OBJECTIVES: Insulin receptors (IRs) are distributed in a region-specific fashion throughout the brain, and may play a role in processes related to learning and memory. The hippocampus, which participates in spatial memory formation, is one region in which the IR is abundantly expressed. Organotypic hippocampal slice cultures (OHSCs) are an in vitro model that permits the easy manipulation of growth conditions, yet retains much of the source structure's cytoarchitecture. To assess OHSCs as a model for the study of hippocampal IRs, ligand-binding and the expression and cellular distribution of the β-subunit (which transduces the insulin signal) were examined over time in culture. Design & Results: Fluorescently conjugated insulin was used to assess neural insulin receptor binding, and revealed that labelling remained similar over three weeks in culture (a typical length of OHSC maintenance). Cross-linking of surface proteins helped to show that approximately half of β-subunits were found at the cell surface, and that this relative proportion remained stable over several weeks. In contrast, expression of the β-subunit protein progressively declined to a plateau approximately 60% less than that seen when the cultures were prepared.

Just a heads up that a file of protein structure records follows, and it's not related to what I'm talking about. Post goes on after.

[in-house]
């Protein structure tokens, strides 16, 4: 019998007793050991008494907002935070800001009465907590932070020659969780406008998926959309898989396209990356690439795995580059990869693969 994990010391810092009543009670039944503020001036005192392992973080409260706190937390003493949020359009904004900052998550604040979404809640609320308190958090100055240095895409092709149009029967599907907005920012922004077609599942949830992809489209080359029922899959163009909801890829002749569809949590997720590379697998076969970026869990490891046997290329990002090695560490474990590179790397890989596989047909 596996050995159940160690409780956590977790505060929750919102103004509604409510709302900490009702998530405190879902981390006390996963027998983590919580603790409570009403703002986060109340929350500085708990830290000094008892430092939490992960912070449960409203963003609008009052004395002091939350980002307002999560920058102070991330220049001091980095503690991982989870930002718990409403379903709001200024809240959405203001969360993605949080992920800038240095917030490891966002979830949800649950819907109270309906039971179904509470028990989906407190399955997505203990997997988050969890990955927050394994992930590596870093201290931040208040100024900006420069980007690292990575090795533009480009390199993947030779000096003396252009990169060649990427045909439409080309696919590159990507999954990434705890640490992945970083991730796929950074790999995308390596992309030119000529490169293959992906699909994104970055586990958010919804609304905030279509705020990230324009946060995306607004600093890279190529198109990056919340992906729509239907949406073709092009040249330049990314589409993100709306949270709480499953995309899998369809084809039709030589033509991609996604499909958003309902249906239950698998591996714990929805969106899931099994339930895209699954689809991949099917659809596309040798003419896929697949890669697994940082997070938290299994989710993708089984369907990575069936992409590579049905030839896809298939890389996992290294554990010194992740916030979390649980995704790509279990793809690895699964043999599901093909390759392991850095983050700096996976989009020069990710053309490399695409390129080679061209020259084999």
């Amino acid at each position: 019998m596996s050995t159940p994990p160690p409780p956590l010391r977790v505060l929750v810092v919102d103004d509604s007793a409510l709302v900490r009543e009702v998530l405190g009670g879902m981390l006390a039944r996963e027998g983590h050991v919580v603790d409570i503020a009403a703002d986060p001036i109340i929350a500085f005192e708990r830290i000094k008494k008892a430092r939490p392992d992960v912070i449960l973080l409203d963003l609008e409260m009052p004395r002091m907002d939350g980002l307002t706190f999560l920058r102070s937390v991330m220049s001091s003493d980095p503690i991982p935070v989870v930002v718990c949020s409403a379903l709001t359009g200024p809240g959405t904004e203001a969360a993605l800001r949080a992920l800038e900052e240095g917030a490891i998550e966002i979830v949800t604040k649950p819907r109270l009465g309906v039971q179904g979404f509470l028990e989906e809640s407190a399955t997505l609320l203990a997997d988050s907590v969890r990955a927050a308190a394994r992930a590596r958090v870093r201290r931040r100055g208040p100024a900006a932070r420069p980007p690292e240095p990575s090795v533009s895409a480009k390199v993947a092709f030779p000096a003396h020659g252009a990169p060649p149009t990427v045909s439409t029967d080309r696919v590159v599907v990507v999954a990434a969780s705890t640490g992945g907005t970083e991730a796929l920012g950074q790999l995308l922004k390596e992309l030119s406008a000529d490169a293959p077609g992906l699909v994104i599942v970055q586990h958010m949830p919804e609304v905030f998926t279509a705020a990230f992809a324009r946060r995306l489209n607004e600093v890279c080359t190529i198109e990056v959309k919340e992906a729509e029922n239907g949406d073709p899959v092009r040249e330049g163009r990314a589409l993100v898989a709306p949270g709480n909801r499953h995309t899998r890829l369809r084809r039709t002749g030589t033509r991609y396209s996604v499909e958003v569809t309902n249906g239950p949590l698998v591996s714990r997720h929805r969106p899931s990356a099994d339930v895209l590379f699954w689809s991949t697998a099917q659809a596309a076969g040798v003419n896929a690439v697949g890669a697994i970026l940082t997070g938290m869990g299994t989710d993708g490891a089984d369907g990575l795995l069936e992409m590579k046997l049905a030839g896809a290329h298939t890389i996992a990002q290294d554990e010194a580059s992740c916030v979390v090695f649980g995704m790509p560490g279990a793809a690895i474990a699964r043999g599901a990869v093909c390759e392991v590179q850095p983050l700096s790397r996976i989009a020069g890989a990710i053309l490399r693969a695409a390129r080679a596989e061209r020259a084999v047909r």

CONCLUSIONS: Our results provide a foundation for subsequent studies to employ OHSCs to explore neural IRs; for instance, the dissonance between the progressive decline in expression of the IR β-subunit and the relative stability of receptor-mediated binding suggests the presence of an active process to hold steady the ability of cells to respond to insulin stimulation.